Editor's note: This popular story from the Daily Briefing's archives was republished on July 10, 2020.
Four months after Chris Long, a cancer patient from Reno, Nevada, received a bone marrow transplant, forensic scientists found that his body contained the DNA of a man who lived thousands of miles away, raising questions about how cases like Long's could change the way investigators solve crimes, Heather Murphy reports for the New York Times.
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The 'human guinea pig'
When Long was diagnosed with acute myeloid leukemia and myelodysplastic syndromes, his doctor found a donor with matching bone marrow to treat him. The donor was a younger man who lived thousands of miles away in Germany.
But before the transplant took place, the implications of what Long was about to do intrigued his colleagues at the Washoe County Sheriff's Office.
Namely, they were concerned about how the transplant donor's DNA could interact with Long's—and how the mixing of DNA between two people could obscure criminal investigations, Murphy reports.
When Long shared the news of his bone barrow transplant, Renee Romero, who was in charge of the crime lab at the Washoe County Sheriff's Office, told him, "We need to swab the heck out of you before you have this procedure to see how this DNA takes over your body," she recalled.
Long agreed to Romero's request and became a "human guinea pig," Murphy writes.
Becoming a chimera
Three months after the transplant, a blood test revealed the "weak blood" in Long's body had been replaced by his donor's "healthy blood," and "with it, the DNA it contains," Murphy writes.
And four years later, DNA tests from a swab of Long's cheeks and lips revealed that Long's body contained both his and his donor's DNA. Meanwhile, another test revealed DNA in Long's semen had been entirely replaced by the donor's, Murphy reports.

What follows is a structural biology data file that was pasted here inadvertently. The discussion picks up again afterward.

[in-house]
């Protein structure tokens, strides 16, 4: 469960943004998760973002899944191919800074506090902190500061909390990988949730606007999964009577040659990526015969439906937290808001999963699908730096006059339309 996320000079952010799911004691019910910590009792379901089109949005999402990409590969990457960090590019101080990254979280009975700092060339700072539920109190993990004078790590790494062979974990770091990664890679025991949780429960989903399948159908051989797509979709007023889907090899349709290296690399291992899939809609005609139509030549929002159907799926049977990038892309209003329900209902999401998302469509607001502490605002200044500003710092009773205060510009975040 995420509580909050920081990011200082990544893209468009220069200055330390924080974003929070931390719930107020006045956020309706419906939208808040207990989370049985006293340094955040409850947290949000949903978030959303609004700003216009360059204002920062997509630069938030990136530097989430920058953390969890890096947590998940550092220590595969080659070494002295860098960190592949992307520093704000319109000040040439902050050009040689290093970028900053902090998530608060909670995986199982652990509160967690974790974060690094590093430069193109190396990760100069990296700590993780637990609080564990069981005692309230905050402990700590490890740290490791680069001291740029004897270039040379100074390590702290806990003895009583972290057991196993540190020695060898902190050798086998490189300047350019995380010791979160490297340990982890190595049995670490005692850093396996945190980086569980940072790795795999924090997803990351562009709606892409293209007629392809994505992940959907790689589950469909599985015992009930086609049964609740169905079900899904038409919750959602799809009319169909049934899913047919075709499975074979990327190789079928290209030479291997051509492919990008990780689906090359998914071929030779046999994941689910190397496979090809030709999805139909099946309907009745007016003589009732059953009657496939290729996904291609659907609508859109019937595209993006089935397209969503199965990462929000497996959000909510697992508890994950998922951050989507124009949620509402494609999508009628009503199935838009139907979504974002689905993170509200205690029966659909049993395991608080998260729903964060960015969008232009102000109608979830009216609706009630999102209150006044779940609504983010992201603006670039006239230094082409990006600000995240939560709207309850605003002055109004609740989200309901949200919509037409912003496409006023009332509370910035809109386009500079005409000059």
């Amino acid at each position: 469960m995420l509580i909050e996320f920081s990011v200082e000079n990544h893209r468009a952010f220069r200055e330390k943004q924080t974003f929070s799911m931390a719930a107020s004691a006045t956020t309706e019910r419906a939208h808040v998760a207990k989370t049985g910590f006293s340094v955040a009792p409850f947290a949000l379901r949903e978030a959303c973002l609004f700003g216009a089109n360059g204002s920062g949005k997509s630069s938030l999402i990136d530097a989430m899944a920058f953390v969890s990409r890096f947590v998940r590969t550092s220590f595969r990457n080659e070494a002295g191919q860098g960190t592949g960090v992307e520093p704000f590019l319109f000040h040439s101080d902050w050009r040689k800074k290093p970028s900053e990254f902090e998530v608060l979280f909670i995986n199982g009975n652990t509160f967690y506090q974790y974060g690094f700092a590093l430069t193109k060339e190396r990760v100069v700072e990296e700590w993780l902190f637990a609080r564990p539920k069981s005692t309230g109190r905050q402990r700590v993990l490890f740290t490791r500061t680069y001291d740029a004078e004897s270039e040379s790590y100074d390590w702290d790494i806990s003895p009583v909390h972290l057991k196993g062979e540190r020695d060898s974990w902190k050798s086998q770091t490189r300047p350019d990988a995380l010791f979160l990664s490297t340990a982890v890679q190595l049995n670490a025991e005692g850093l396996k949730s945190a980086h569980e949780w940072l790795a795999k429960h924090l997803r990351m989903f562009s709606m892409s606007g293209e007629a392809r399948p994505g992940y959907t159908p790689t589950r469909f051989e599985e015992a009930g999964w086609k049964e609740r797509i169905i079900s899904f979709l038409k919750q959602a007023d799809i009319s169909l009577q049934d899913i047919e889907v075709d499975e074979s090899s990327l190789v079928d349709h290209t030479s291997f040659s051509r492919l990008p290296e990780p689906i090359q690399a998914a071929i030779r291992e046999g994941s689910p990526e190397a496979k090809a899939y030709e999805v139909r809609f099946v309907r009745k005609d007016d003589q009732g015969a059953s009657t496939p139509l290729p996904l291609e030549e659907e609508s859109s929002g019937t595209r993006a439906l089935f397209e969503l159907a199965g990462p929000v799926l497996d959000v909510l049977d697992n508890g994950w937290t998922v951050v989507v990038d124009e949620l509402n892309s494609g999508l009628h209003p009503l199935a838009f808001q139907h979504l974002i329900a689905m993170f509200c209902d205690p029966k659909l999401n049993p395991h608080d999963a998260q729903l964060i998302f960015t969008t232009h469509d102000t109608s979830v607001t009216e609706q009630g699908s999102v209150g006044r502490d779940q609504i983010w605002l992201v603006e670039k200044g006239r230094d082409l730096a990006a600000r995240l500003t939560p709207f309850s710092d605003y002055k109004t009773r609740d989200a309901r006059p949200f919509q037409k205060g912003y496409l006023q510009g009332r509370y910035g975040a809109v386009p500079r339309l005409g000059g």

The only samples collected that did not contain any DNA from Long's donor were samples from his chest and head hair, according to Murphy.
The tests showed that after the operation, Long became a chimera, or a person with two sets of DNA, Murphy reports. Tens of thousands of people get bone marrow transplants every year and become chimeras, and it's not harmful, according to Murphy.
Andrew Rezvani, the medical director of the inpatient Blood & Marrow Transplant Unit at Stanford University Medical Center, said, "Their brain and their personality should remain the same."
The lack of harm means that most doctors don't need to know where a donor's DNA will show up in a chimera patient, Murphy reports.
However, "for a forensic scientist, it's a different story," Murphy writes. "The assumption among criminal investigators as they gather DNA evidence from a crime scene is that each victim and each perpetrator leaves behind a single identifying code—not two."
Chimerism and crime … and fertility
Brittney Chilton, a criminalist at the Sheriff's Office forensic science division, found that chimerism has misled investigators in the past.
For instance, in 2004, investigators in Alaska found a potential suspect by uploading DNA to a criminal DNA database, but then learned that the suspect was in prison when the assault occurred. The investigators later found the man had received a bone marrow transplant from his brother, who was later convicted of the crime.
Similar instances complicated Yongbin Eom's efforts to identify a victim of a separate crime, Murphy reports. In 2008, when Eom, a visiting research scholar at the University of North Texas Center for Human Identification, attempted to identify the victim of a traffic accident in South Korea, the DNA results suggested the victim was female, but the body appeared male. After finding both male and female DNA in the victim's kidney, Eom learned that the victim had previously received a bone marrow transplant from his daughter.
But cases like Long's also raise another question, Murphy reports: If a person with chimerism has a child, will the condition be passed on to the baby? Most health experts say this is impossible. "There shouldn't be any way for someone to father someone else's child," according to Rezvani, especially since a donor's cells should not be able to create new sperm cells.
As for Long's case, Mehrdad Abedi—a doctor at the University of California, Davis, who treated Long—agreed, saying the reason Long's semen was taken over by his donor's DNA is only because Long had a vasectomy. However, forensic scientists plan to continue investigating the case.
Still, Murphy writes, "Everyone who has reviewed Mr. Long's case agrees on one thing: He is a living, breathing case study of one, and it's impossible to say how many other people respond to bone marrow transplants the same way he did" (Murphy, New York Times, 12/7).